(206) 949-5683, Top Rated Plumber, Seattle
Results 1 to 11 of 11

Thread: Arc Detect Breakers

  1. #1
    DIY Senior Member seaneys's Avatar
    Join Date
    May 2007
    Location
    Chicago Suburbs
    Posts
    192

    Default Arc Detect Breakers

    Hello,

    I'm redoing my basement and adding a small addition. The project is permitted. I am doing the electrical and plumbing.....

    I'm seriously considering using arc detect breakers for many of the circuits. It seems like a small incremental expense in light of the amount I save doing the work myself.

    Is there a downside to using Arc Detect Breakers? The only annoying point I've found is that they only have a single branch connection.

    Steve

  2. #2
    One who lurks Basement_Lurker's Avatar
    Join Date
    Jun 2007
    Location
    Victoria, BC
    Posts
    668

    Default

    All gfi and afi breakers only work on a single circuit. I am required by code to install afi circuits for all plug receptacles in all bedrooms, and I am required by code to install gfi circuits for all plug receptacles within 5' of a kitchen sink. I guess if you think about it, the added protection is worth it on all circuits if you have the money, but each one of those breakers run a hundred dollars here, so it adds up quickly.

  3. #3
    Licensed Electrical Contractor Speedy Petey's Avatar
    Join Date
    Jun 2007
    Location
    NY State, USA
    Posts
    976

    Default

    Quote Originally Posted by Basement_Lurker
    All gfi and afi breakers only work on a single circuit.
    I'm not sure about Canada, but in the US we have available many varieties of two-pole GFCI breakers in many amperages, and a few companies making 15&20A AFCI two-pole breakers for use in 240v and multi-wire applications.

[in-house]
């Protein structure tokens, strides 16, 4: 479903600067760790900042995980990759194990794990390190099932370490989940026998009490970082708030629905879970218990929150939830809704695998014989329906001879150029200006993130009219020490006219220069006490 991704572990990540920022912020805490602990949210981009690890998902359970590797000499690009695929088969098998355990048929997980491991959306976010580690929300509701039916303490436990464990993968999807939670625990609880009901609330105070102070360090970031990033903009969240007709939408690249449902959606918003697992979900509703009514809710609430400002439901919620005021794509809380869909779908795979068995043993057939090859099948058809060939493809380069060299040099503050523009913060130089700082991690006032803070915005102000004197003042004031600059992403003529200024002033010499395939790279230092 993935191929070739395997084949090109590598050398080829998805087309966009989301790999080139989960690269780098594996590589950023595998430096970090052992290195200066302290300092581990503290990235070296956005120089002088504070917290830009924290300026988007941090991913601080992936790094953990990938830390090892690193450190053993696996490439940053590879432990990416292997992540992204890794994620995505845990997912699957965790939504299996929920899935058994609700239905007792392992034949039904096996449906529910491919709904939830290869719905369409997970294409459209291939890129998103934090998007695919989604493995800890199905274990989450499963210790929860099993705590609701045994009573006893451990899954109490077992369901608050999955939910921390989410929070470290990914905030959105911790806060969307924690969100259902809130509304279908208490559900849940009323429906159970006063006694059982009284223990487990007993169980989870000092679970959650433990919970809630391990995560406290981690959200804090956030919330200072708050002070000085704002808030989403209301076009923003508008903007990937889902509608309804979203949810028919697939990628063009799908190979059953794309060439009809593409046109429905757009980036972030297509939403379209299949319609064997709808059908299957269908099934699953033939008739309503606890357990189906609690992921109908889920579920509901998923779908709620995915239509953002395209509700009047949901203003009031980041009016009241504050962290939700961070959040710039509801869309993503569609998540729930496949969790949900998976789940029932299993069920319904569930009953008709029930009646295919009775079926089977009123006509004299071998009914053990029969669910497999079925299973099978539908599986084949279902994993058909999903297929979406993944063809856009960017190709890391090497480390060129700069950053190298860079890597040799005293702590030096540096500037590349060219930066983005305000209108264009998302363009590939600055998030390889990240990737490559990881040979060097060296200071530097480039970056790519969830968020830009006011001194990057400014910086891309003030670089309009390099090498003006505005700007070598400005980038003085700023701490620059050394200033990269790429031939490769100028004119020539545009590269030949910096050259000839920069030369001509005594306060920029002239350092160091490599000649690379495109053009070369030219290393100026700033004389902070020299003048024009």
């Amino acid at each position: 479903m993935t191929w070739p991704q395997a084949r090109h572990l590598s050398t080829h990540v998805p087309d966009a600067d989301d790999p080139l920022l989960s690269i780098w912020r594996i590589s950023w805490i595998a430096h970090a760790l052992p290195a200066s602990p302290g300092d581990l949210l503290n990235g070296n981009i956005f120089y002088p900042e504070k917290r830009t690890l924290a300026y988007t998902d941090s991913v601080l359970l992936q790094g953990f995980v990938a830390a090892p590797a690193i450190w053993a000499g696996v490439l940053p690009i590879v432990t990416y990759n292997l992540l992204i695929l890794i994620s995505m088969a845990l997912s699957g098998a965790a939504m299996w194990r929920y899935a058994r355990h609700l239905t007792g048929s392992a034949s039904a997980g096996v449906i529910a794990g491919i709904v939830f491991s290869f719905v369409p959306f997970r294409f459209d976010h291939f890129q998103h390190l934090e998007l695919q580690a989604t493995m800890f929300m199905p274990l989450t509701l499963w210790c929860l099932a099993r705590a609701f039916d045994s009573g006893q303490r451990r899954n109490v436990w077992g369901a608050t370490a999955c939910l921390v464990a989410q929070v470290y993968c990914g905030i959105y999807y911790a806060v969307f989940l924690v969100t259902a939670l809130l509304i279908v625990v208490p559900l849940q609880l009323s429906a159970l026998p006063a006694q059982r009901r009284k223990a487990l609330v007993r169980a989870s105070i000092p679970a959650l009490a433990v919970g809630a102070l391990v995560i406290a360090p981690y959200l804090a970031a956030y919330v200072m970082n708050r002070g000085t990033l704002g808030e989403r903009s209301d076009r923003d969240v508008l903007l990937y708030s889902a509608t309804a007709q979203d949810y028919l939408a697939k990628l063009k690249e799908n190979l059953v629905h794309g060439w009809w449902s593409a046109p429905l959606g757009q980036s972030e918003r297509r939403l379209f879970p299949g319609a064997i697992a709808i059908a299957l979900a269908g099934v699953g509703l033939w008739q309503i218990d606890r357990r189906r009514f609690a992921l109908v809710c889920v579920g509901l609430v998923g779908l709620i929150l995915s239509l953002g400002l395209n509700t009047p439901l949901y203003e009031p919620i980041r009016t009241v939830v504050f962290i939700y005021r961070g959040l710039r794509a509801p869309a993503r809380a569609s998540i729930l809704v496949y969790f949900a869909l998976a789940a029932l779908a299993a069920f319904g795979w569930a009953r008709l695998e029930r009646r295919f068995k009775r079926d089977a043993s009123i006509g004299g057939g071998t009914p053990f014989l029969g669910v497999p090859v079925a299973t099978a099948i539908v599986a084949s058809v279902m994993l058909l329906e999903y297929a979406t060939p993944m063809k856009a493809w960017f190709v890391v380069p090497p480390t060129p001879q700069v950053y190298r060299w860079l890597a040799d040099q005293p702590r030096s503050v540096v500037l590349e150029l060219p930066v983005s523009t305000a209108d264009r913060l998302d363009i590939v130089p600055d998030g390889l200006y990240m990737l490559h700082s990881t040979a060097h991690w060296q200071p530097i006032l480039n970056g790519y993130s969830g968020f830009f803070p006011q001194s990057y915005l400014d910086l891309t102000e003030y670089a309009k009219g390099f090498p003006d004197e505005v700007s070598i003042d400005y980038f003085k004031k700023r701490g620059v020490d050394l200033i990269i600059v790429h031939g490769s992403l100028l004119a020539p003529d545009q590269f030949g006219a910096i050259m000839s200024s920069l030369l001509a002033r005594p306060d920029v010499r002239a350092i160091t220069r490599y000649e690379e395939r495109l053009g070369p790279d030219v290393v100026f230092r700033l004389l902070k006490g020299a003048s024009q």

I know Canada is mainly Fed Pioneer (sp?) territory so that may be the reason.

  4. #4
    One who lurks Basement_Lurker's Avatar
    Join Date
    Jun 2007
    Location
    Victoria, BC
    Posts
    668

    Default

    There are about 4 major electrical brands here in Canada. I believe square d and stab-lok are the two most prevalent.

    Yes there are lots of 2P versions of the gfci and afci breakers available, but as far as I understood it, those are only to be used for running a 240v 3 wire protected circuit. Running two circuits off of a 2P gfci/afci breaker would entail using a shared neutral which renders the gfci/afci breaker useless. If not, then it's news to me and I will have learned something new

  5. #5
    Licensed Electrical Contractor Speedy Petey's Avatar
    Join Date
    Jun 2007
    Location
    NY State, USA
    Posts
    976

    Default

    Sure. It is perfectly fine to use two-pole AFCI and GFCI breakers for multi-wire circuits.

    They monitor BOTH 120v & 240v loads at the same time, hence the neutral tail connection from the breaker. If they only worked with 240v loads no neutral tail would be required.

  6. #6
    DIY Senior Member seaneys's Avatar
    Join Date
    May 2007
    Location
    Chicago Suburbs
    Posts
    192

    Default

    Is there any reason not to use them on a sump circuit? I just realized that I instinctively put an afi on my sump.. I'm using afi's whenever possible to be paranoid.

    Thanks,
    Steve

  7. #7